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Monday, 24 November
Avignon, Meal One
On our first night in Avignon, we got completely and utterly lost. This is easy to do in Avignon, as the city is laid out in a completely chaotic fashion, without regard to sense, direction, logic or geometry. Walking the streets of Avignon is a lot like watching I Heart Huckabees: a desperate, sweaty plunge into madness where around any corner you might find Dustin Hoffmanesque nebbishes yelling gibberish at cobblestones.
This sophisticated metaphor breaks down, however, with some prolonged exposure to Avignon, as Avignon actually eventually becomes really charming once you work out its more challenging features, as opposed to the ongoing urge to rip Avignon out of your DVD player and fling it forcefully into the Negative Zone.
Our lost first night led us--eventually, circuitously--to Mamma Corsica. I couldn't find it again if I tried, I don't think; it was located somewhere on the fringes of Avignon's non-Euclidean environs, off in some dusty corner of this French hypercube of a city. Mamma Corsica greeted us herself in the small space and immediately seated us at a Lilliputian table, slapping down a couple of menus for us. Then, beginning what would be a theme for the evening, she immediately left us alone with a giant, propped-up menu for us to examine.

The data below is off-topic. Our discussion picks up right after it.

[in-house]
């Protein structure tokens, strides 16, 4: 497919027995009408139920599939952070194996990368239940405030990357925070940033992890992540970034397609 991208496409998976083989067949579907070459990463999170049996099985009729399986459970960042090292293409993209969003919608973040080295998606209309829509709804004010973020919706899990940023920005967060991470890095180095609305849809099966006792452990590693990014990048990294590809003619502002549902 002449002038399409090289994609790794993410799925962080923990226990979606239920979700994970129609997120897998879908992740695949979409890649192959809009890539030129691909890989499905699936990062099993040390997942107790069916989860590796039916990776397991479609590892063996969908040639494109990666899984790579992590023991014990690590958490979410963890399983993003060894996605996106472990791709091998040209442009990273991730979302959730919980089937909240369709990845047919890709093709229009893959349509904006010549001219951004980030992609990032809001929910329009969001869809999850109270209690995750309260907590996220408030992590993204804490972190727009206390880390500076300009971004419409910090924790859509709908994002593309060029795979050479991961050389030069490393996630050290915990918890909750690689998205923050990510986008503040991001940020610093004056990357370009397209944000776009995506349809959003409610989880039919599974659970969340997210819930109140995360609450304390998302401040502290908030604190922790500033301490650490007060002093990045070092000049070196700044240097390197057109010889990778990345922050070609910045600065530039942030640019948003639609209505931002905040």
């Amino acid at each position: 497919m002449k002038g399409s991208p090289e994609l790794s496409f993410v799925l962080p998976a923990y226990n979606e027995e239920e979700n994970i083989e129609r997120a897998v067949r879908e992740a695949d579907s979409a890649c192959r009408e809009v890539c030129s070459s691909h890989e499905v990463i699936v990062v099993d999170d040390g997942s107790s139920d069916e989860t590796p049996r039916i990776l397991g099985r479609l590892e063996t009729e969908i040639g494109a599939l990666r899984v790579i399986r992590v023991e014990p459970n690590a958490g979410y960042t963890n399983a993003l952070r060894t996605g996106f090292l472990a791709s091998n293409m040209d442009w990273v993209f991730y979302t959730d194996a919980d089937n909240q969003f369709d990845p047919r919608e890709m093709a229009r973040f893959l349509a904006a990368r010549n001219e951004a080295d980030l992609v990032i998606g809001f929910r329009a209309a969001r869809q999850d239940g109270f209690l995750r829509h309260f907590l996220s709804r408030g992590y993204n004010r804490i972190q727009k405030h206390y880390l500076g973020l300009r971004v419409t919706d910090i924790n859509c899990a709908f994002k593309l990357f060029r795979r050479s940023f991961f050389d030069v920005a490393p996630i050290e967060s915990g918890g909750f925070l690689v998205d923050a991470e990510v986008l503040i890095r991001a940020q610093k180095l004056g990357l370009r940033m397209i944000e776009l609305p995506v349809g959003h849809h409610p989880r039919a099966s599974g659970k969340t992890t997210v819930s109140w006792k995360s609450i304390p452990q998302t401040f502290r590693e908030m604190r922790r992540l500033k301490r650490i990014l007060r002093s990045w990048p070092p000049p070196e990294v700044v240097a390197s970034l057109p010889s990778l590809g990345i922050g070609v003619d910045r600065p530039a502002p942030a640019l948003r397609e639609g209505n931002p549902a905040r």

Then she immediately returned and said something incomprehensible in her rat-a-tat French; the wife discerned it had something to do with aperitifs, somehow. The wife has mickle powers. She ordered a kir, and I panicked instantly, but then spied a large beer poster ad stapled to the bar. It was some sort of Corsican beer; everything in the place was (not surprisingly) Corsican. I pointed at it, and Mamma Corsica beamed. I got the feeling not many people ordered the Corsican beer. She rushed off.
And immediately rushed back, drinks in hand. CLANK! She dropped them on the table as if they were radioactive (well, it is France--they love them their nuclear power) and looked at us expectantly, ready to take our order. The wife calmly ordered the pork planc--basically a charcuterie plate, as far as I could tell, and that sounded good, so I turned to Mamma Corsica to order the same thing, and beheld the empty space where she moments ago had stood. She had noticed something at another table that required her attention and had sped off, leaving me to gape at the Mamma Corsica-shaped hole she had left in the fabric of reality. I glanced at the wife, and she shrugged. Was I to go hungry this evening?
Suddenly, there was an urgent, Gallic voice clattering in my ear, and I stifled a small scream. Mamma Corsica, having put out whatever notional fire that had ignited at the other table was now hectoring me for my dinner selection; the woman was a terrifying dervish. She was like one of the Triplets of Belleville, only insane and capable of drawing on the Speed Force. She made some meth addicts I've encountered look positively lackadaisical.